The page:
â?ª Egyptian Christians fast for a varied number of
days for several major religious celebrations.
For them, fasting constitutes not eating any
animal products.
Transcultural Health Care: A Culturally Competent Approach, 4th Edition
Egyptian Nutrition
â?ª Many rituals are revived during the month of
Ramadan.
â?ª Fasting during Ramadan precludes taking
anything by mouth or intravenously and
abstaining from sexual activities during the day.
â?ª Most Egyptian Muslims eat only well-cooked
meat and do not touch rare meat.
Transcultural Health Care: A Culturally Competent Approach, 4th Edition
Egyptian Pregnancy and
Childbearing Practices
â?ª Although Egyptians in America may practice
family planning and birth control, these practices
are not used before conceiving the first child.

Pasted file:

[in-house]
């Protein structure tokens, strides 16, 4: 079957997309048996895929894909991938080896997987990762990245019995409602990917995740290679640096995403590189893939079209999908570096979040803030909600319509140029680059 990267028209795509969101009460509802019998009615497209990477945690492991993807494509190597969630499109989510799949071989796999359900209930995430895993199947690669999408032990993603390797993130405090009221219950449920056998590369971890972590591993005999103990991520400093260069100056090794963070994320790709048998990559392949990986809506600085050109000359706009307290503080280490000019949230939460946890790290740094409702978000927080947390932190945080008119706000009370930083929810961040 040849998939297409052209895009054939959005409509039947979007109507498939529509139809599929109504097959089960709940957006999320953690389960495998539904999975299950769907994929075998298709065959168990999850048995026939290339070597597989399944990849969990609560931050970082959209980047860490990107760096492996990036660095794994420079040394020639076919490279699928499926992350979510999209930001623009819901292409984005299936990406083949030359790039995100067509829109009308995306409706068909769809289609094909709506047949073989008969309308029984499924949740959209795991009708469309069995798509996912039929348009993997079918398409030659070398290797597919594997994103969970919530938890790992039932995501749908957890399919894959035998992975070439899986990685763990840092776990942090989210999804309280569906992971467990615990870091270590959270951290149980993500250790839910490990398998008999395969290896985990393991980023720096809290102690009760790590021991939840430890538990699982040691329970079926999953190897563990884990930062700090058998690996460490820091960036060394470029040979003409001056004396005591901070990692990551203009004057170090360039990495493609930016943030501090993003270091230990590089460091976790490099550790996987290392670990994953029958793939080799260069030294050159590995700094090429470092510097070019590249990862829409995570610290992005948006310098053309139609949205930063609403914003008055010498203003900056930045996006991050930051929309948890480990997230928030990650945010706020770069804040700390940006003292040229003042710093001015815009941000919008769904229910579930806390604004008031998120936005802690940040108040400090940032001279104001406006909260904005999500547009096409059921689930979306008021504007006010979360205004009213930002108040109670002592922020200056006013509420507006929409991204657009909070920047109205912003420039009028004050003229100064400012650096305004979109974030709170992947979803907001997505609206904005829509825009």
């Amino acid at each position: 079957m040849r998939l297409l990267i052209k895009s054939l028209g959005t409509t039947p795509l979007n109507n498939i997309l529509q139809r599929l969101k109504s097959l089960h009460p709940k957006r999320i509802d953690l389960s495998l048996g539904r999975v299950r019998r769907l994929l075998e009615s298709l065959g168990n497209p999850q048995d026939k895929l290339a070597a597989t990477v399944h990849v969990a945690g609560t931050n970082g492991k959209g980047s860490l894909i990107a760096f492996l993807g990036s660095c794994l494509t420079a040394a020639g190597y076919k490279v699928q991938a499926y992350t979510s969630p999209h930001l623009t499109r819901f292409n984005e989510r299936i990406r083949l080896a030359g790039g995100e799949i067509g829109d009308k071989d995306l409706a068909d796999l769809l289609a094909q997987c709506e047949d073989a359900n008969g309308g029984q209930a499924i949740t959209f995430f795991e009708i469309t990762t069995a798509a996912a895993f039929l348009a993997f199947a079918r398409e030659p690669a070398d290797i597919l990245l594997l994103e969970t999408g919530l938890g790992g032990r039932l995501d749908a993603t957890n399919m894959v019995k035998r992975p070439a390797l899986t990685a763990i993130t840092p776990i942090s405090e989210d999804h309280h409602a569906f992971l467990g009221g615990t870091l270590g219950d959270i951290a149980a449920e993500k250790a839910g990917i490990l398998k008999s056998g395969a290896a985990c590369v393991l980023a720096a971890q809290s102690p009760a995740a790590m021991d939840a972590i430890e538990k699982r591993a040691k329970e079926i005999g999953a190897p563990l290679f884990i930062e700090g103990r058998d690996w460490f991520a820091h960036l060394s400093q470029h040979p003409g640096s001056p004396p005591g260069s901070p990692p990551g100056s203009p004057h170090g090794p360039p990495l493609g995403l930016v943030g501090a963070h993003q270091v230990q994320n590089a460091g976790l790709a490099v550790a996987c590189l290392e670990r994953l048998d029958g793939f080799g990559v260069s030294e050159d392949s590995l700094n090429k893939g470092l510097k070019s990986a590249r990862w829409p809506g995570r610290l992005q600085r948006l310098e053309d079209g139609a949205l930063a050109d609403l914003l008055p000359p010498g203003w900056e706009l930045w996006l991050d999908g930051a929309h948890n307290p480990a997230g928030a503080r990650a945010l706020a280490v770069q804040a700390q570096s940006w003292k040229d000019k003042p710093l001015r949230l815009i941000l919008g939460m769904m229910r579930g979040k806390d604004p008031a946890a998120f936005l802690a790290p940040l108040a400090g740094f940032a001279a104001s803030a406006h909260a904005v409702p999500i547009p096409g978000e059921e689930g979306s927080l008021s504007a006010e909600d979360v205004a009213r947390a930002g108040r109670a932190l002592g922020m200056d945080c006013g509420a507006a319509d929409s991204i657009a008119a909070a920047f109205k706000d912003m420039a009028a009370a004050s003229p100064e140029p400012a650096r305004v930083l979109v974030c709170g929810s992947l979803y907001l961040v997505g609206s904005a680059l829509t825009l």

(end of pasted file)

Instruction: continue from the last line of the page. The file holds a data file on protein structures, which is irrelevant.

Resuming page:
â?ª A couple is not complete until they have a child.
â?ª Pregnancy brings women a sense of security and
their husbandsâ?? and in-lawsâ?? respect.
â?ª Giving birth, particularly to a son, considerably
strengthens the status and power of women.
Transcultural Health Care: A Culturally Competent Approach, 4th Edition
ClickerCheck
A genetic condition common among Egyptians is
a. Tuberculosis
b. Filarisis.
c. Thalassemia
d. Hemophilia.
Transcultural Health Care: A Culturally Competent Approach, 4th Edition
Correct Answer
Correct answer: C
Thalassemia is a common genetic condition among
Egyptians. Filarisis and tuberculosis are not
genetic.
Transcultural Health Care: A Culturally Competent Approach, 4th Edition
Egyptian Pregnancy and
Childbearing Practices
â?ª Women are expected to curtail physical
activities during pregnancy for fear of
miscarriage.
â?ª Women are also advised to eat more because
they are feeding two.
â?ª Some women have waham (strong cravings) for
certain foods. If these foods are not consumed,
babies may be born with the imprint of the
needed foods.
Transcultural Health Care: A Culturally Competent Approach, 4th Edition
Egyptian Pregnancy and
Childbearing Practices
â?ª When a woman goes into labor with only her husband in
attendance, it is considered an emergency.